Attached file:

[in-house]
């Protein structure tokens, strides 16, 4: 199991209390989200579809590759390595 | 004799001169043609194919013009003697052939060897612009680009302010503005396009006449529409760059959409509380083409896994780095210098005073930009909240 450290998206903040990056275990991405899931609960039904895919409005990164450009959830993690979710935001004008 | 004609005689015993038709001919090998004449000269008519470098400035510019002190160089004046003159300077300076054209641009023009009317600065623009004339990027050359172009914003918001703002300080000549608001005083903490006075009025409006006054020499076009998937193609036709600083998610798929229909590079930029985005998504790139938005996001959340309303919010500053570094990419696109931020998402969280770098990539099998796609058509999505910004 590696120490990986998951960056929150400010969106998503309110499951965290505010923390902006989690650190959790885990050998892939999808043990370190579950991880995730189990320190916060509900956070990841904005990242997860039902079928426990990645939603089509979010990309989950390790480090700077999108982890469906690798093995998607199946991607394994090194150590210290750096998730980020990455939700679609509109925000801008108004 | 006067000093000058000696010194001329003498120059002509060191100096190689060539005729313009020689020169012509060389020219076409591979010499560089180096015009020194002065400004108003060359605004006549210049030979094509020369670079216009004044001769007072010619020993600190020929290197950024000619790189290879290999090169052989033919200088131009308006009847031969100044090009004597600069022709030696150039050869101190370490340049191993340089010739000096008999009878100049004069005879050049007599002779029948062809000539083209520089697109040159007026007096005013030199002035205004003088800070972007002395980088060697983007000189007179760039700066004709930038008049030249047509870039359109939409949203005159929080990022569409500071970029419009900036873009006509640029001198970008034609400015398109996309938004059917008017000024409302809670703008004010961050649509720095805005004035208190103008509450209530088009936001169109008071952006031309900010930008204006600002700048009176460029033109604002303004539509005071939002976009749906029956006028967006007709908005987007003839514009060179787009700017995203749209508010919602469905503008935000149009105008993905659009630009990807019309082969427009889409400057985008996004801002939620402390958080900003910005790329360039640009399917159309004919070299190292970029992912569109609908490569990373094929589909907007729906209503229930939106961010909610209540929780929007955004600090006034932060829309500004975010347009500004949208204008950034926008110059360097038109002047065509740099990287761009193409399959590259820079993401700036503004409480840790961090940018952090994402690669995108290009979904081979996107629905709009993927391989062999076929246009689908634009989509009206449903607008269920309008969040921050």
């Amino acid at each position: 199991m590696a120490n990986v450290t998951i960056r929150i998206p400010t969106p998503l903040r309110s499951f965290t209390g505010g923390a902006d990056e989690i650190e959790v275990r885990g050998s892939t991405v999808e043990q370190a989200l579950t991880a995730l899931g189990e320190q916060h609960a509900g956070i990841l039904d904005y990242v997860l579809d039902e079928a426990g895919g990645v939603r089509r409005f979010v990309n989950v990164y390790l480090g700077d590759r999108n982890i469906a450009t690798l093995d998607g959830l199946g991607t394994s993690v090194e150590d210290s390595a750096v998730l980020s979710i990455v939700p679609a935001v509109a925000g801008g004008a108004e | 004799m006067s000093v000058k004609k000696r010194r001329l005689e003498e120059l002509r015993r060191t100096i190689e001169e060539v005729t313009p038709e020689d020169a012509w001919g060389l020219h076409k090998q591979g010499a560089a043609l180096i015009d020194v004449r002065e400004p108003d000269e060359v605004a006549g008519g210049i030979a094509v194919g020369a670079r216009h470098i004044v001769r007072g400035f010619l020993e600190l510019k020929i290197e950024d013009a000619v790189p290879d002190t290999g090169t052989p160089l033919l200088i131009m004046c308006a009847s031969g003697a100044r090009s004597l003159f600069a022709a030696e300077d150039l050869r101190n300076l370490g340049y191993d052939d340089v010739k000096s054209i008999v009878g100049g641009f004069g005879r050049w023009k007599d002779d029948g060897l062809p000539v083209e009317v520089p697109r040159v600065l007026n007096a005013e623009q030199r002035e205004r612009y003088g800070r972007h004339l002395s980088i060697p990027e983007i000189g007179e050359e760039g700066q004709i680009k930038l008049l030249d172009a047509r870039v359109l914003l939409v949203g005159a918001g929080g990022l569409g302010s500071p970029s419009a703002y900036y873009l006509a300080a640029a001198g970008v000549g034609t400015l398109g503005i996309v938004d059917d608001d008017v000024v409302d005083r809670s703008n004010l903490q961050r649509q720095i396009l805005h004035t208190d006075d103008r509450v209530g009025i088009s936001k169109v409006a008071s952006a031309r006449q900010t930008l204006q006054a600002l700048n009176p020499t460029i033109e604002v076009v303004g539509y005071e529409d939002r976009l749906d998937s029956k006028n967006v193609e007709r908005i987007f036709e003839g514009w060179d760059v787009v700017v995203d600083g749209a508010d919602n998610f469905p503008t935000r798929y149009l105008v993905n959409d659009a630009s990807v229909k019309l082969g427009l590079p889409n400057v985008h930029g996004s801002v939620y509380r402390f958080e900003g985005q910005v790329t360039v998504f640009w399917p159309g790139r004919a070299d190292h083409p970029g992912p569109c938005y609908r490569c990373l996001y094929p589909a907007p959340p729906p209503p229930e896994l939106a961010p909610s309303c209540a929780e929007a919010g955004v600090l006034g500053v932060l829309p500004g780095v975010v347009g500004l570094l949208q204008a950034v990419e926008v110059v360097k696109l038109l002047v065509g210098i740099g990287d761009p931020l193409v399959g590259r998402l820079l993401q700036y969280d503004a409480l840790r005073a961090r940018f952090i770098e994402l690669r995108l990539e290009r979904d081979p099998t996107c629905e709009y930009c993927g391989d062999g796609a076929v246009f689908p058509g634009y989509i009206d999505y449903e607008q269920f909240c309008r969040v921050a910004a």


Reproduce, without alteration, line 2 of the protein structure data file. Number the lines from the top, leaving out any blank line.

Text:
């Protein structure tokens, strides 16, 4: 199991209390989200579809590759390595 | 004799001169043609194919013009003697052939060897612009680009302010503005396009006449529409760059959409509380083409896994780095210098005073930009909240 450290998206903040990056275990991405899931609960039904895919409005990164450009959830993690979710935001004008 | 004609005689015993038709001919090998004449000269008519470098400035510019002190160089004046003159300077300076054209641009023009009317600065623009004339990027050359172009914003918001703002300080000549608001005083903490006075009025409006006054020499076009998937193609036709600083998610798929229909590079930029985005998504790139938005996001959340309303919010500053570094990419696109931020998402969280770098990539099998796609058509999505910004 590696120490990986998951960056929150400010969106998503309110499951965290505010923390902006989690650190959790885990050998892939999808043990370190579950991880995730189990320190916060509900956070990841904005990242997860039902079928426990990645939603089509979010990309989950390790480090700077999108982890469906690798093995998607199946991607394994090194150590210290750096998730980020990455939700679609509109925000801008108004 | 006067000093000058000696010194001329003498120059002509060191100096190689060539005729313009020689020169012509060389020219076409591979010499560089180096015009020194002065400004108003060359605004006549210049030979094509020369670079216009004044001769007072010619020993600190020929290197950024000619790189290879290999090169052989033919200088131009308006009847031969100044090009004597600069022709030696150039050869101190370490340049191993340089010739000096008999009878100049004069005879050049007599002779029948062809000539083209520089697109040159007026007096005013030199002035205004003088800070972007002395980088060697983007000189007179760039700066004709930038008049030249047509870039359109939409949203005159929080990022569409500071970029419009900036873009006509640029001198970008034609400015398109996309938004059917008017000024409302809670703008004010961050649509720095805005004035208190103008509450209530088009936001169109008071952006031309900010930008204006600002700048009176460029033109604002303004539509005071939002976009749906029956006028967006007709908005987007003839514009060179787009700017995203749209508010919602469905503008935000149009105008993905659009630009990807019309082969427009889409400057985008996004801002939620402390958080900003910005790329360039640009399917159309004919070299190292970029992912569109609908490569990373094929589909907007729906209503229930939106961010909610209540929780929007955004600090006034932060829309500004975010347009500004949208204008950034926008110059360097038109002047065509740099990287761009193409399959590259820079993401700036503004409480840790961090940018952090994402690669995108290009979904081979996107629905709009993927391989062999076929246009689908634009989509009206449903607008269920309008969040921050």